There is zero doubt in the stock market's mind that the fourth quarter earnings reporting period is going to be a good one. The question is, will it be good enough?
The high expectations for the reporting period have manifested themselves in rising stock prices. The question is, will stocks fall victim to a sell-the-news response?
Everyone is waiting on the answers -- and the answers will be unrelenting over the course of the next month or so when S&P 500 companies share their results for the December quarter.
A handful of companies have done so already, yet the results shared by JPMorgan Chase (JPM), BlackRock (BLK), Wells Fargo (WFC), and PNC Financial Services (PNC) on Friday, January 12, will be acknowledged as the official start of the reporting period.
Below we look at prevailing expectations for the onslaught of earnings news that will serve as a trading catalyst for S&P 500 stocks, and many others, in the coming weeks.
Growth All Around
According to FactSet, S&P 500 earnings are expected to increase 10.5% year-over-year. That is down from an 11.3% growth rate projected on September 30.
The downward revision hasn't deterred the stock market, however. Since September 30, the S&P 500 has increased 9.7%.
Frankly, downward revisions don't carry much weight when pitted against the understanding that earnings growth is still expected to increase double digits for the third time in the last four quarters.
In the same light, market participants are also cognizant that analysts' current median estimates project double-digit earnings growth for the S&P 500 for every quarter in 2018.
There will be revisions along the way, but with the passage of tax reform, and the sharp cut to the effective corporate tax rate, earnings optimism is running high and has been a relentless source of support for the bull market along with the persistence of low interest rates.
When it comes to the fourth quarter, the projected growth is as broad-based as it can be. Every sector is expected to report a year-over-year increase in earnings. Importantly, the same can be said for expected revenue growth.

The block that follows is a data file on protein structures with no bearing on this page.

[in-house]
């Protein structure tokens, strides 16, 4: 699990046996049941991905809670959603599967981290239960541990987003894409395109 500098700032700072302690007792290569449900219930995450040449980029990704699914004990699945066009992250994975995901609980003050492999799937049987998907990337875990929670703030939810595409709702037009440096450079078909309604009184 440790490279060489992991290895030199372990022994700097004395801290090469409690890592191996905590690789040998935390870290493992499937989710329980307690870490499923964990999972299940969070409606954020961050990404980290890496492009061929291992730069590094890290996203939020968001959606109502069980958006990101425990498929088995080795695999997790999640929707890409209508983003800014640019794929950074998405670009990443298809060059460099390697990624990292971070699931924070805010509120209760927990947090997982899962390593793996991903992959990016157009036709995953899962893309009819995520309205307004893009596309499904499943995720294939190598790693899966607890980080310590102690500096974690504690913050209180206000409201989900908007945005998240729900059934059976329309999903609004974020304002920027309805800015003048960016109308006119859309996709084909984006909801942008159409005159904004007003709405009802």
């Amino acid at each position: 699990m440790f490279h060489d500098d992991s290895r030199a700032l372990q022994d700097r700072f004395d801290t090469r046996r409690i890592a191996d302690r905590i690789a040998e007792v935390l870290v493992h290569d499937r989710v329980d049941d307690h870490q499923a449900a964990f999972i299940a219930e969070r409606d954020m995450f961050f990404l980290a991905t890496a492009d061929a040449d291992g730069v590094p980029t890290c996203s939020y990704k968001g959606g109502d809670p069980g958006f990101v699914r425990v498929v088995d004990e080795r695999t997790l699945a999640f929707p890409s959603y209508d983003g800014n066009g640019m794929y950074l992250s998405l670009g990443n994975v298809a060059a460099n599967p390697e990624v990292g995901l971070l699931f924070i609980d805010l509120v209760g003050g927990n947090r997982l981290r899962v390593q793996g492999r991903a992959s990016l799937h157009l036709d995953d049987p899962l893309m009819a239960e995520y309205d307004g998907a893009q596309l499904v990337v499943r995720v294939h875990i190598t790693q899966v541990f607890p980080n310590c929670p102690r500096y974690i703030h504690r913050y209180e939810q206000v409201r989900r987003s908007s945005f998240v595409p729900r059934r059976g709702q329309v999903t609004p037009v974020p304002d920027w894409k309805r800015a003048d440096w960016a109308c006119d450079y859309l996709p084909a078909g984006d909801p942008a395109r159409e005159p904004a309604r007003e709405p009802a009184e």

The energy sector (+132.7%) is at the head of the earnings estimate pack while telecom services (+1.1%) is bringing up the rear. The same goes for revenue growth estimates, which show the energy sector (+17.4%) leading the way and the telecom services sector (+1.8%) rounding things out.
Overall, S&P 500 revenues are anticipated to be up 6.7% year-over-year, which would be the strongest growth rate since the first quarter of 2017.
A High Bar
The latent risk with the fourth quarter earnings reporting period is that earnings expectations are too high.
FactSet informs us that the bottom-up EPS estimate has declined just 0.3% during the fourth quarter. That is far less than the average decline of 4.2% during a quarter over the last five years.
The dip in the earnings estimate during a quarter typically sets the stage for a litany of positive earnings surprises. Often, the final EPS growth rate tends to be two to three percentage points higher than the estimated growth rate just before the start of a reporting period.
That trend played out in the third quarter, which produced a final growth rate of 6.4% for the S&P 500 versus an estimated growth rate of 4.2% (which had been marked down from 7.5%).
What It All Means
It's fair to say that S&P 500 companies face a higher bar than usual for the fourth quarter earnings reporting period that could lead to more relative (and absolute) disappointments than market participants are accustomed to seeing.
With many stock prices having been bid sharply higher in recent weeks, stocks of companies failing to meet earnings estimates and/or offer satisfying guidance would be at risk of suffering material price declines.
Companies meeting estimates and reaffirming guidance are more likely than not to see some selling on the news of their otherwise in-line reports.
Like any reporting period, the guidance will count the most as a driver of stock prices since there is some question about stock prices having gotten ahead of themselves.
Fasten your seat belts.
The earnings reporting ride is about to begin and the reaction of the market will provide some telling answers.
(Note: The next installment of The Big Picture will be published Friday, January 26)